War on Christmas: Atheists Neutralizing Christianity?

A Catholic civil rights group says that the attempt by atheist activists to remove nativity scenes and faith-related symbols from the public square during Christian holidays is proof that they have targeted Christianity.

Catholic League nativity scene display at New York City's Central Park, December 2011.
Catholic League nativity scene display at New York City's Central Park, December 2011. | (Photo: Catholic League)
Christmas decorations light up the outside of Macy's department store in Herald Square, New York December 2, 2011.
Christmas decorations light up the outside of Macy's department store in Herald Square, New York December 2, 2011. | (Photo: REUTERS/Andrew Burton)


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The Catholic League, considered the denomination’s largest civil rights organization in the U.S., stated on its website that the “War on Christmas” is getting “crazy.”

League President Bill Donohue said that because atheist activists often become most visible in their actions against Christian symbolism during the Christmas and Easter seasons, it “is proof that their real hatred is of all things Christian.”

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Donahue compared the recent actions of atheists inside the governments of foreign countries to the atheists in the U.S.

“North Korea is putting South Korea on notice, warning of ‘unexpected consequences’ if Seoul displays Christmas lights near the border. In China last week, government officials and the police smashed the sound equipment of Christians who were about to celebrate Christmas in a village outside Beijing,” Donahue explained.

“Our atheists share the same mindset, if not the same means,” he said.

League spokesman Jeff Field told The Christian Post that his group reports on the “War on Christmas” every year, but this year there appears to be more resistance by some Christians against groups such as the Freedom From Religion Foundation.

The Wisconsin-based FFRF recently became embroiled in several controversies in U.S. cities and counties in its attempts to remove nativity scene displays from government property. The atheist group has also tried, and in some cases succeeded, in placing banners mocking Christianity close to public Christmas displays.

Field said that he believes most atheists are tolerant and “go about their lives like you and I do, but then there are these atheist activists that are out there to neutralize Christianity through various campaigns, such as the ones from the Freedom From Religion Foundation.”

He added, “This year there’s a sign of a push back from the pro-Christmas people. There is some sort of fight back.”

Last Saturday, an estimated 5,000 people rallied in Athens, Texas, to support a Nativity display in opposition to FFRF’s request that Henderson County remove the display.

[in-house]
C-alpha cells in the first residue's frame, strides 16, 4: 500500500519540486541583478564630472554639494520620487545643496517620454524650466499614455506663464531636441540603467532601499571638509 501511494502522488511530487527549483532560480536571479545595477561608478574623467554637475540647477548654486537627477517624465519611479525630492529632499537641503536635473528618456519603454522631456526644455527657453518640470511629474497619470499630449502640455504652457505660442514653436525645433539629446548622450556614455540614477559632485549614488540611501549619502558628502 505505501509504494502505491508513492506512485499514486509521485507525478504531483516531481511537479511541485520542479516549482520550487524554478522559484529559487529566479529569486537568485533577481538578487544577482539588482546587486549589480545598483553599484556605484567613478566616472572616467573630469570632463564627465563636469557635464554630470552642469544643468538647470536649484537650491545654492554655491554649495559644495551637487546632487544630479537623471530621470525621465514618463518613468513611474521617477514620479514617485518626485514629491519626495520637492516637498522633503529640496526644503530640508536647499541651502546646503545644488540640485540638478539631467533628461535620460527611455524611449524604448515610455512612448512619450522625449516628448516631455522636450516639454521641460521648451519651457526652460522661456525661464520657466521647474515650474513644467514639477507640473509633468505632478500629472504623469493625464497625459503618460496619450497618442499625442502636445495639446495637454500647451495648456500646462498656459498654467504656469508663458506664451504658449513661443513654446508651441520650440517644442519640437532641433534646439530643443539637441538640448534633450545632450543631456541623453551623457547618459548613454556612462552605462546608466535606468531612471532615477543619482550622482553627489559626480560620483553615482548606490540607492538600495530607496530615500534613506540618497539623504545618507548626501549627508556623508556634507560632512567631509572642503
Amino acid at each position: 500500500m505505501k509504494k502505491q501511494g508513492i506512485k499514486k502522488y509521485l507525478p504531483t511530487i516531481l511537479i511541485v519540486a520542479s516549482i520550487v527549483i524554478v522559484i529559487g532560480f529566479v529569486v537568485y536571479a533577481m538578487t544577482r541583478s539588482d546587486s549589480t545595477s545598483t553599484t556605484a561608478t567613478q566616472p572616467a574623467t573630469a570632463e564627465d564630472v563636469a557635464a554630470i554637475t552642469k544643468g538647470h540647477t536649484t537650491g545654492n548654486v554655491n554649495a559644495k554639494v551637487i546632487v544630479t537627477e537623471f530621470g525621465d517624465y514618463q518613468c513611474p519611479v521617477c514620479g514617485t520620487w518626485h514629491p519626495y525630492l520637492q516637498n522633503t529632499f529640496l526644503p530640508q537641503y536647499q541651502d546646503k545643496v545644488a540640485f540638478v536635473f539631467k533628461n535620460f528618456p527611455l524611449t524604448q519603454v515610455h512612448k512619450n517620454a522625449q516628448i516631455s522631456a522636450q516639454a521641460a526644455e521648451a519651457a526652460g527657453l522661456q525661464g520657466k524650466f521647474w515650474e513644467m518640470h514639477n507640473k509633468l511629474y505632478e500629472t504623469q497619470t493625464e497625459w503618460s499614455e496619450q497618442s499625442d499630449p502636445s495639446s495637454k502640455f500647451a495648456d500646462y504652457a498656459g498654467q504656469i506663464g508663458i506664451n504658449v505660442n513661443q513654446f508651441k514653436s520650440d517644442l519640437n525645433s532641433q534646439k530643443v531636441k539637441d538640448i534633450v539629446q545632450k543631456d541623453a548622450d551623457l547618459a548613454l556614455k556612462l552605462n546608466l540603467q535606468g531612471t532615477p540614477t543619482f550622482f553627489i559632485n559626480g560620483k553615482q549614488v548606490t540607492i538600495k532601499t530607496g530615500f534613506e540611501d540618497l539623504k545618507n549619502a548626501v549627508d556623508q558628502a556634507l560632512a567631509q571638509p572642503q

Pastors in New Haven, Conn., spoke out last week after a vandal burned a Bible and damaged the electrical wires that powered the lights on a Christmas tree downtown.

“There is more than a war on Christmas going on in America. This is a war on Christ,” Todd Foster, pastor of Church on the Rock in New Haven, told The Christian Post earlier. “The burning of a Bible underneath a Christmas tree was more than just a 'bah humbug' of a modern day Scrooge. It was a direct assault upon the holiday's religious foundation as the sentimental (rather than historical) commemoration of the birth of Christ.”

Even more Christian leaders have vowed to take a stand against threats by atheists. Open-air preacher Ray Comfort said he will purposefully begin evangelistic campaigns in areas of the U.S. where atheist organizations file or threaten lawsuits in their attempt to remove Christian references from public property.

Field recommends that Christians know the law when it comes to battling for religious displays on government land.

At issue in these cases is whether religious displays on public property are a violation of the establishment clause of the First Amendment, which reads, “Congress shall make no law respecting an establishment of religion.”

 War on Christmas and Everything Christian

Some, such as FFRF, take a “high wall separationist” view of the establishment clause, arguing that there can be no cooperation between religious groups and government whatsoever. Others, such as supporters of Nativity scenes on government property, take a “low wall separationist” view, arguing that, while the government cannot show preferences for a particular religion, the establishment clause does not require eliminating all religious references from the public square.

Field said that the atheist activist groups' interpretation of the establishment clause is “an old and tired argument.”

“They use this argument thinking that there is this absolute separation of church and state when in fact we can put up our nativity scene on public property when right next to it can be the world’s largest menorah,” he said.

“They are correct in that government shouldn’t endorse a religion, but at the same time they shouldn’t appeal to discriminating against religion as long as the symbols are appropriate and fits the time and the manner.”

“A great majority of Americans celebrate Christmas and [the atheists] have nothing to celebrate so it’s a way for them to wedge into our beliefs,” Field added. “They will not be happy until they neutralize religion altogether.”

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